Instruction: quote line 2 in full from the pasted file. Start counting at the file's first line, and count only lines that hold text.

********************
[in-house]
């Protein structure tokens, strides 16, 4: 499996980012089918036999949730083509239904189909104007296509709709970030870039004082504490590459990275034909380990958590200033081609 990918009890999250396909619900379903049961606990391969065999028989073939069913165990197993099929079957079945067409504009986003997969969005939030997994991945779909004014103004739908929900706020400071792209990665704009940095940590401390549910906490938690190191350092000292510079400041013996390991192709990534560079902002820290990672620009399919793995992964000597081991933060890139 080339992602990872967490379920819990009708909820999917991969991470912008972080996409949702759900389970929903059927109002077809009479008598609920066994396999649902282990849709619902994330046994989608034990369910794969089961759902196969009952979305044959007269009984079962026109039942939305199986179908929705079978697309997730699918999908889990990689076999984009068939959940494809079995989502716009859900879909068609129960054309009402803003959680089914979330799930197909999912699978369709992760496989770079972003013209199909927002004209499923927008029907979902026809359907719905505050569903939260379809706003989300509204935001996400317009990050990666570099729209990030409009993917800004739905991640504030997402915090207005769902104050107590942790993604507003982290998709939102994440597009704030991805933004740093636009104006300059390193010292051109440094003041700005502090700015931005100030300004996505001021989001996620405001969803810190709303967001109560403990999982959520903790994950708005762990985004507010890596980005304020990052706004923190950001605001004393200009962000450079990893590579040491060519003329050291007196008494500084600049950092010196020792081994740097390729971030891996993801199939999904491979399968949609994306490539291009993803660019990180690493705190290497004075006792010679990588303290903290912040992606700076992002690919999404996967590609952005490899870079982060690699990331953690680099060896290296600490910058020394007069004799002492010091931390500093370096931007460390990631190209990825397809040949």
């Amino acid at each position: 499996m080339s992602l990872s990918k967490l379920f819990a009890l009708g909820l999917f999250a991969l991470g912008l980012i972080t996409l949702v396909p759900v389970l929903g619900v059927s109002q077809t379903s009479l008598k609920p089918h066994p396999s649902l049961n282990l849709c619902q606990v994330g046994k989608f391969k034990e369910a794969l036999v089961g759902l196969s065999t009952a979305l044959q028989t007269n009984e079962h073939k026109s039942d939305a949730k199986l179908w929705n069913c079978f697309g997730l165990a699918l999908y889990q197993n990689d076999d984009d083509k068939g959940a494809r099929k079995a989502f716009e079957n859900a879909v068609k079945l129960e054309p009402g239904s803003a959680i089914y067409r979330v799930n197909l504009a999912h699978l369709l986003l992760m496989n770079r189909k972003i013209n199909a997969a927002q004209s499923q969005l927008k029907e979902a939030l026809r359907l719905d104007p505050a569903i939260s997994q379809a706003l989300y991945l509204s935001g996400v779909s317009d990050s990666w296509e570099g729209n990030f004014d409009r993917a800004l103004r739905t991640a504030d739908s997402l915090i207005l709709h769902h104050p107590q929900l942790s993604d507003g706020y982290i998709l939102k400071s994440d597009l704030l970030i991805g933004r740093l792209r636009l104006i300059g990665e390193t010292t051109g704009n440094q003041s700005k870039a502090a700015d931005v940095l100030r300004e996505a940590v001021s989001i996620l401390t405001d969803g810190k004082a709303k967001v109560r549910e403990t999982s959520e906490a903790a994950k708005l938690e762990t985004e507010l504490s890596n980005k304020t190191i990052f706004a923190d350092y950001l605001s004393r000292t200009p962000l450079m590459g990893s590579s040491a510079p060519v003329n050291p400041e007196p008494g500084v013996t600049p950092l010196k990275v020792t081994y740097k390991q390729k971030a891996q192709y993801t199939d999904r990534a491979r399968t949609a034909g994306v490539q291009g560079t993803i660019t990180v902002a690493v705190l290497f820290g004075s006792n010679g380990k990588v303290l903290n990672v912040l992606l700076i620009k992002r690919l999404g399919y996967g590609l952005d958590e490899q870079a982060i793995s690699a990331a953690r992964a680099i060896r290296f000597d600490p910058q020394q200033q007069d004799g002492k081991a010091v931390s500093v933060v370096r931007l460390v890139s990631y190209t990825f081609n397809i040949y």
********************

């Protein structure tokens, strides 16, 4: 499996980012089918036999949730083509239904189909104007296509709709970030870039004082504490590459990275034909380990958590200033081609 990918009890999250396909619900379903049961606990391969065999028989073939069913165990197993099929079957079945067409504009986003997969969005939030997994991945779909004014103004739908929900706020400071792209990665704009940095940590401390549910906490938690190191350092000292510079400041013996390991192709990534560079902002820290990672620009399919793995992964000597081991933060890139 080339992602990872967490379920819990009708909820999917991969991470912008972080996409949702759900389970929903059927109002077809009479008598609920066994396999649902282990849709619902994330046994989608034990369910794969089961759902196969009952979305044959007269009984079962026109039942939305199986179908929705079978697309997730699918999908889990990689076999984009068939959940494809079995989502716009859900879909068609129960054309009402803003959680089914979330799930197909999912699978369709992760496989770079972003013209199909927002004209499923927008029907979902026809359907719905505050569903939260379809706003989300509204935001996400317009990050990666570099729209990030409009993917800004739905991640504030997402915090207005769902104050107590942790993604507003982290998709939102994440597009704030991805933004740093636009104006300059390193010292051109440094003041700005502090700015931005100030300004996505001021989001996620405001969803810190709303967001109560403990999982959520903790994950708005762990985004507010890596980005304020990052706004923190950001605001004393200009962000450079990893590579040491060519003329050291007196008494500084600049950092010196020792081994740097390729971030891996993801199939999904491979399968949609994306490539291009993803660019990180690493705190290497004075006792010679990588303290903290912040992606700076992002690919999404996967590609952005490899870079982060690699990331953690680099060896290296600490910058020394007069004799002492010091931390500093370096931007460390990631190209990825397809040949």